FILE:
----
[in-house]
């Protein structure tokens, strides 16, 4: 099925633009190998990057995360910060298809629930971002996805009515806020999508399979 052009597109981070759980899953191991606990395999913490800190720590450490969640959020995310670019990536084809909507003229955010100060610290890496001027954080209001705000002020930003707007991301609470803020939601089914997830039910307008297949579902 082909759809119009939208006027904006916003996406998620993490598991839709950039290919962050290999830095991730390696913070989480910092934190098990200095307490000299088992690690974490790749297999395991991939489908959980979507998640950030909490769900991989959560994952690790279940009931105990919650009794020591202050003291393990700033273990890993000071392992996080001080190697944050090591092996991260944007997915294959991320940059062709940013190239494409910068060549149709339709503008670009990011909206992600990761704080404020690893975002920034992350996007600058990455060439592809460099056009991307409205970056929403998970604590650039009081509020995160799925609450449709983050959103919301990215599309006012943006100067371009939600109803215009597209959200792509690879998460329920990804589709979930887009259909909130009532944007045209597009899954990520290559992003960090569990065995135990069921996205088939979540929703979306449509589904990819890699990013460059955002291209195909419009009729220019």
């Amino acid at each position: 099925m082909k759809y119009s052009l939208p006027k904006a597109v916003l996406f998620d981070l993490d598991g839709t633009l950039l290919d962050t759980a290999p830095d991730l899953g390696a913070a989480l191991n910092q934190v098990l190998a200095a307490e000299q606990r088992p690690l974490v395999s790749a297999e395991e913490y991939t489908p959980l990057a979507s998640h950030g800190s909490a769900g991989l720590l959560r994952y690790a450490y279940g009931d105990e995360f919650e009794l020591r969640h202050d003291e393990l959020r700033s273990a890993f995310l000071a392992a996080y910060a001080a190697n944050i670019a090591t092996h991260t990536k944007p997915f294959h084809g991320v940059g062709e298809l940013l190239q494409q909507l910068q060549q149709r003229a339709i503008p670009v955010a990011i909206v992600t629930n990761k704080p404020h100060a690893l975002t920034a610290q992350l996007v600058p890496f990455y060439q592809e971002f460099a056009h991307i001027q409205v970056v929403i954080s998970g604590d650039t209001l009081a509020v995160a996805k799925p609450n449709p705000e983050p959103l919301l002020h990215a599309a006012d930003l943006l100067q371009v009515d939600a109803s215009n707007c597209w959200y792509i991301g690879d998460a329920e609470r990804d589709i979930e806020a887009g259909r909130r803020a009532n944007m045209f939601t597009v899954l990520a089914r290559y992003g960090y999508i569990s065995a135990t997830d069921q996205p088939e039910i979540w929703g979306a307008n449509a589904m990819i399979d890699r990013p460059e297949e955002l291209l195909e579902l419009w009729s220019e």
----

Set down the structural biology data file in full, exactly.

[in-house]
């Protein structure tokens, strides 16, 4: 099925633009190998990057995360910060298809629930971002996805009515806020999508399979 052009597109981070759980899953191991606990395999913490800190720590450490969640959020995310670019990536084809909507003229955010100060610290890496001027954080209001705000002020930003707007991301609470803020939601089914997830039910307008297949579902 082909759809119009939208006027904006916003996406998620993490598991839709950039290919962050290999830095991730390696913070989480910092934190098990200095307490000299088992690690974490790749297999395991991939489908959980979507998640950030909490769900991989959560994952690790279940009931105990919650009794020591202050003291393990700033273990890993000071392992996080001080190697944050090591092996991260944007997915294959991320940059062709940013190239494409910068060549149709339709503008670009990011909206992600990761704080404020690893975002920034992350996007600058990455060439592809460099056009991307409205970056929403998970604590650039009081509020995160799925609450449709983050959103919301990215599309006012943006100067371009939600109803215009597209959200792509690879998460329920990804589709979930887009259909909130009532944007045209597009899954990520290559992003960090569990065995135990069921996205088939979540929703979306449509589904990819890699990013460059955002291209195909419009009729220019």
């Amino acid at each position: 099925m082909k759809y119009s052009l939208p006027k904006a597109v916003l996406f998620d981070l993490d598991g839709t633009l950039l290919d962050t759980a290999p830095d991730l899953g390696a913070a989480l191991n910092q934190v098990l190998a200095a307490e000299q606990r088992p690690l974490v395999s790749a297999e395991e913490y991939t489908p959980l990057a979507s998640h950030g800190s909490a769900g991989l720590l959560r994952y690790a450490y279940g009931d105990e995360f919650e009794l020591r969640h202050d003291e393990l959020r700033s273990a890993f995310l000071a392992a996080y910060a001080a190697n944050i670019a090591t092996h991260t990536k944007p997915f294959h084809g991320v940059g062709e298809l940013l190239q494409q909507l910068q060549q149709r003229a339709i503008p670009v955010a990011i909206v992600t629930n990761k704080p404020h100060a690893l975002t920034a610290q992350l996007v600058p890496f990455y060439q592809e971002f460099a056009h991307i001027q409205v970056v929403i954080s998970g604590d650039t209001l009081a509020v995160a996805k799925p609450n449709p705000e983050p959103l919301l002020h990215a599309a006012d930003l943006l100067q371009v009515d939600a109803s215009n707007c597209w959200y792509i991301g690879d998460a329920e609470r990804d589709i979930e806020a887009g259909r909130r803020a009532n944007m045209f939601t597009v899954l990520a089914r290559y992003g960090y999508i569990s065995a135990t997830d069921q996205p088939e039910i979540w929703g979306a307008n449509a589904m990819i399979d890699r990013p460059e297949e955002l291209l195909e579902l419009w009729s220019e």